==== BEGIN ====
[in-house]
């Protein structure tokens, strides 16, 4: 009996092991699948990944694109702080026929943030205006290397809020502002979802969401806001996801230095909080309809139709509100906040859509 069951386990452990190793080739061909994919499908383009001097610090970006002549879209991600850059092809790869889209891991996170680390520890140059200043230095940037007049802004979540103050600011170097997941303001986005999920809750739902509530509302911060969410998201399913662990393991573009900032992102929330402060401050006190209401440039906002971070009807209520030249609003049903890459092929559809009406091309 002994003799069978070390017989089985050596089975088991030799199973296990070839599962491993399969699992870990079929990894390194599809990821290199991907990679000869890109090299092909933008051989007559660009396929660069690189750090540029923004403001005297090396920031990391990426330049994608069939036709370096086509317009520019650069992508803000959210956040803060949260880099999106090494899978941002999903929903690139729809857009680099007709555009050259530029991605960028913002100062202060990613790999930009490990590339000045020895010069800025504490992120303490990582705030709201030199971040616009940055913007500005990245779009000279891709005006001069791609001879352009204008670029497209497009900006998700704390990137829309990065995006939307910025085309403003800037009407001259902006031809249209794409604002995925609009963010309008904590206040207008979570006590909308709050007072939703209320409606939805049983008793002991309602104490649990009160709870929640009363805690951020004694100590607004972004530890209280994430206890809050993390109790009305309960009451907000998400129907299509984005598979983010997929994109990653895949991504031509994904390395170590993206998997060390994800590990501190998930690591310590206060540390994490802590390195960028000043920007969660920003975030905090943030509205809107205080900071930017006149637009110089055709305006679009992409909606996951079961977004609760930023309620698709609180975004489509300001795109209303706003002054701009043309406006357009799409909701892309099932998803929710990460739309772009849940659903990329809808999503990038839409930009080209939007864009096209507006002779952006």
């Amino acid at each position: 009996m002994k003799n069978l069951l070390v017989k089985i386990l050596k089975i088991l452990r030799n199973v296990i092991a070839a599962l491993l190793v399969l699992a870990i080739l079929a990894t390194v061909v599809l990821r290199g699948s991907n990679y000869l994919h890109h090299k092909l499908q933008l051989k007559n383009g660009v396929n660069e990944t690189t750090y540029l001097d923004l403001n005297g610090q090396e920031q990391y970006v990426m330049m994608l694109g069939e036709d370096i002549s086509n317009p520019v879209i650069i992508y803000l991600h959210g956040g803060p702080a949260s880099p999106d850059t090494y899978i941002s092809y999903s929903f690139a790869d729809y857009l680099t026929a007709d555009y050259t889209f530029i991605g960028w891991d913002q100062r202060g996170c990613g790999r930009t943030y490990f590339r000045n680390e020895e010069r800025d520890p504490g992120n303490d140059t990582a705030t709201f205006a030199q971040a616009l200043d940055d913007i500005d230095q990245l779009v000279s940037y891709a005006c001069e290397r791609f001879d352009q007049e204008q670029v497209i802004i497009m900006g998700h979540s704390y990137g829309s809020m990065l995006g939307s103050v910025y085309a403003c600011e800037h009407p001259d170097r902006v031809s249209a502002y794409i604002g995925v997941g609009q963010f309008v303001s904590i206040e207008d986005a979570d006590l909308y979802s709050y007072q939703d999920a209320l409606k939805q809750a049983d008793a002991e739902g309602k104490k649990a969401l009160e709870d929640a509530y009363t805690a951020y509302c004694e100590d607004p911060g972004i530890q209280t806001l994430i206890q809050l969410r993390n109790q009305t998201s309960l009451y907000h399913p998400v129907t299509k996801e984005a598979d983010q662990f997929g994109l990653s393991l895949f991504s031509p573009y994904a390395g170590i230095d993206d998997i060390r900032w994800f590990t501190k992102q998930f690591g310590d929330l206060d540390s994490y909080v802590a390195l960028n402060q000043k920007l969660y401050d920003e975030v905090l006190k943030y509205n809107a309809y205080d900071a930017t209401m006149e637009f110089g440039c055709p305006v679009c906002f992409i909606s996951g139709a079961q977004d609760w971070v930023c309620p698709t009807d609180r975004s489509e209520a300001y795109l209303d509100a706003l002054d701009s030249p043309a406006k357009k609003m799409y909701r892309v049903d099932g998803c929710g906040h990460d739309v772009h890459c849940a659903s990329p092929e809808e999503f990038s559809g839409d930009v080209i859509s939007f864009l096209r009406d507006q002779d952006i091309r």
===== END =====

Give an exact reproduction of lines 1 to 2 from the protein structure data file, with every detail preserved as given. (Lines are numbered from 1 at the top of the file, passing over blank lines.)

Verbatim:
[in-house]
């Protein structure tokens, strides 16, 4: 009996092991699948990944694109702080026929943030205006290397809020502002979802969401806001996801230095909080309809139709509100906040859509 069951386990452990190793080739061909994919499908383009001097610090970006002549879209991600850059092809790869889209891991996170680390520890140059200043230095940037007049802004979540103050600011170097997941303001986005999920809750739902509530509302911060969410998201399913662990393991573009900032992102929330402060401050006190209401440039906002971070009807209520030249609003049903890459092929559809009406091309 002994003799069978070390017989089985050596089975088991030799199973296990070839599962491993399969699992870990079929990894390194599809990821290199991907990679000869890109090299092909933008051989007559660009396929660069690189750090540029923004403001005297090396920031990391990426330049994608069939036709370096086509317009520019650069992508803000959210956040803060949260880099999106090494899978941002999903929903690139729809857009680099007709555009050259530029991605960028913002100062202060990613790999930009490990590339000045020895010069800025504490992120303490990582705030709201030199971040616009940055913007500005990245779009000279891709005006001069791609001879352009204008670029497209497009900006998700704390990137829309990065995006939307910025085309403003800037009407001259902006031809249209794409604002995925609009963010309008904590206040207008979570006590909308709050007072939703209320409606939805049983008793002991309602104490649990009160709870929640009363805690951020004694100590607004972004530890209280994430206890809050993390109790009305309960009451907000998400129907299509984005598979983010997929994109990653895949991504031509994904390395170590993206998997060390994800590990501190998930690591310590206060540390994490802590390195960028000043920007969660920003975030905090943030509205809107205080900071930017006149637009110089055709305006679009992409909606996951079961977004609760930023309620698709609180975004489509300001795109209303706003002054701009043309406006357009799409909701892309099932998803929710990460739309772009849940659903990329809808999503990038839409930009080209939007864009096209507006002779952006």